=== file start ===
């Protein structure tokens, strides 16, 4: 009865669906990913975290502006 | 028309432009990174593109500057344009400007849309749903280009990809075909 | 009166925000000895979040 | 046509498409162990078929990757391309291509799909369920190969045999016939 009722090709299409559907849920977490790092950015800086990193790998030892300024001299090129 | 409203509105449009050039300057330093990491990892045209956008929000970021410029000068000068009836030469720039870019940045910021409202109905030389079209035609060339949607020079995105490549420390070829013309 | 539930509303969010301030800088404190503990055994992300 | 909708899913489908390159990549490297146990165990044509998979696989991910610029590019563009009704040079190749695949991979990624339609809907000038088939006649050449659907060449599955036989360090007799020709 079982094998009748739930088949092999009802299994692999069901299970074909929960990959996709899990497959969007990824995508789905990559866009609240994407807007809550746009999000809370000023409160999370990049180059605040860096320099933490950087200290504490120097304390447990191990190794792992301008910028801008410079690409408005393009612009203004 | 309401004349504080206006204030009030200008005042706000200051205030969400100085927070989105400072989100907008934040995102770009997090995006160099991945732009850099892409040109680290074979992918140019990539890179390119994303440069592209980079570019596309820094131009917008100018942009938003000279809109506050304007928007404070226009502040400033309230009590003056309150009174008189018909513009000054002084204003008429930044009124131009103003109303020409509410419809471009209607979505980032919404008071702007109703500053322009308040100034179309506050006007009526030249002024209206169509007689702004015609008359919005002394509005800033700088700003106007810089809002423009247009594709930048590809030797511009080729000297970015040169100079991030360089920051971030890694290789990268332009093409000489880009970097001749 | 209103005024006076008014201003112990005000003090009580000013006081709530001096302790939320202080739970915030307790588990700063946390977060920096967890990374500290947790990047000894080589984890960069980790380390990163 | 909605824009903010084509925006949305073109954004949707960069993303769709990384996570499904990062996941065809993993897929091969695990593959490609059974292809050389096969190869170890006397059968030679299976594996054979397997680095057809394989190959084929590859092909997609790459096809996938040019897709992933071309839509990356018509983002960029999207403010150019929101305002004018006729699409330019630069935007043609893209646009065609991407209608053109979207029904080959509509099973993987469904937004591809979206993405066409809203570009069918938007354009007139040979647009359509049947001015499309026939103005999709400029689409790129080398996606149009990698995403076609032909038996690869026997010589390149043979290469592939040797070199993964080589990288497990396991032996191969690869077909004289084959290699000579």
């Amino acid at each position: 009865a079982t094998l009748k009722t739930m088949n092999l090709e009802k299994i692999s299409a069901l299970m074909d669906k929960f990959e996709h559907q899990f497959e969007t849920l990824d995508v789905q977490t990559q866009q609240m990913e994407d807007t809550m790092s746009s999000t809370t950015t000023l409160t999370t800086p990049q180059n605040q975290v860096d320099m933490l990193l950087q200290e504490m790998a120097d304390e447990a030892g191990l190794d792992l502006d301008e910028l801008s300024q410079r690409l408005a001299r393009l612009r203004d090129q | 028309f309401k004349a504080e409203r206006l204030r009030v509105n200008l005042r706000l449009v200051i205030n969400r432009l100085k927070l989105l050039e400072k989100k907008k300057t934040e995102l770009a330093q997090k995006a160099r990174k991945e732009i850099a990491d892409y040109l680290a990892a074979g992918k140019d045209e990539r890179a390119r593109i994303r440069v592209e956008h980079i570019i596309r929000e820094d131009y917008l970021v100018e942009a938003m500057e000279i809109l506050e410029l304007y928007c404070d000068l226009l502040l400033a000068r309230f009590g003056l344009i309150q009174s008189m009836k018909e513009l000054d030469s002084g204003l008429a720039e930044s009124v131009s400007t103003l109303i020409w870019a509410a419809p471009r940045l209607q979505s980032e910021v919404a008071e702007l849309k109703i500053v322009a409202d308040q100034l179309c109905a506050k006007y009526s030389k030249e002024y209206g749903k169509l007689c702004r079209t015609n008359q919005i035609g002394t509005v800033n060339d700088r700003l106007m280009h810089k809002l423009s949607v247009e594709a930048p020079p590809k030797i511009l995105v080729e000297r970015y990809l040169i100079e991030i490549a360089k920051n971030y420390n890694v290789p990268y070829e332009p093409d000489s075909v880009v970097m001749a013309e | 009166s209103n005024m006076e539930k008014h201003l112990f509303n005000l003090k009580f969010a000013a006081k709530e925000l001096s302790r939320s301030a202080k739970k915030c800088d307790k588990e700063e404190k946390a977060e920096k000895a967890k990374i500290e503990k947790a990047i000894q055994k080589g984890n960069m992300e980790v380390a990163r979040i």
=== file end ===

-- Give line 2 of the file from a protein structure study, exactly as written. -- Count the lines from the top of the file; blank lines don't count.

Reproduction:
């Amino acid at each position: 009865a079982t094998l009748k009722t739930m088949n092999l090709e009802k299994i692999s299409a069901l299970m074909d669906k929960f990959e996709h559907q899990f497959e969007t849920l990824d995508v789905q977490t990559q866009q609240m990913e994407d807007t809550m790092s746009s999000t809370t950015t000023l409160t999370t800086p990049q180059n605040q975290v860096d320099m933490l990193l950087q200290e504490m790998a120097d304390e447990a030892g191990l190794d792992l502006d301008e910028l801008s300024q410079r690409l408005a001299r393009l612009r203004d090129q | 028309f309401k004349a504080e409203r206006l204030r009030v509105n200008l005042r706000l449009v200051i205030n969400r432009l100085k927070l989105l050039e400072k989100k907008k300057t934040e995102l770009a330093q997090k995006a160099r990174k991945e732009i850099a990491d892409y040109l680290a990892a074979g992918k140019d045209e990539r890179a390119r593109i994303r440069v592209e956008h980079i570019i596309r929000e820094d131009y917008l970021v100018e942009a938003m500057e000279i809109l506050e410029l304007y928007c404070d000068l226009l502040l400033a000068r309230f009590g003056l344009i309150q009174s008189m009836k018909e513009l000054d030469s002084g204003l008429a720039e930044s009124v131009s400007t103003l109303i020409w870019a509410a419809p471009r940045l209607q979505s980032e910021v919404a008071e702007l849309k109703i500053v322009a409202d308040q100034l179309c109905a506050k006007y009526s030389k030249e002024y209206g749903k169509l007689c702004r079209t015609n008359q919005i035609g002394t509005v800033n060339d700088r700003l106007m280009h810089k809002l423009s949607v247009e594709a930048p020079p590809k030797i511009l995105v080729e000297r970015y990809l040169i100079e991030i490549a360089k920051n971030y420390n890694v290789p990268y070829e332009p093409d000489s075909v880009v970097m001749a013309e | 009166s209103n005024m006076e539930k008014h201003l112990f509303n005000l003090k009580f969010a000013a006081k709530e925000l001096s302790r939320s301030a202080k739970k915030c800088d307790k588990e700063e404190k946390a977060e920096k000895a967890k990374i500290e503990k947790a990047i000894q055994k080589g984890n960069m992300e980790v380390a990163r979040i």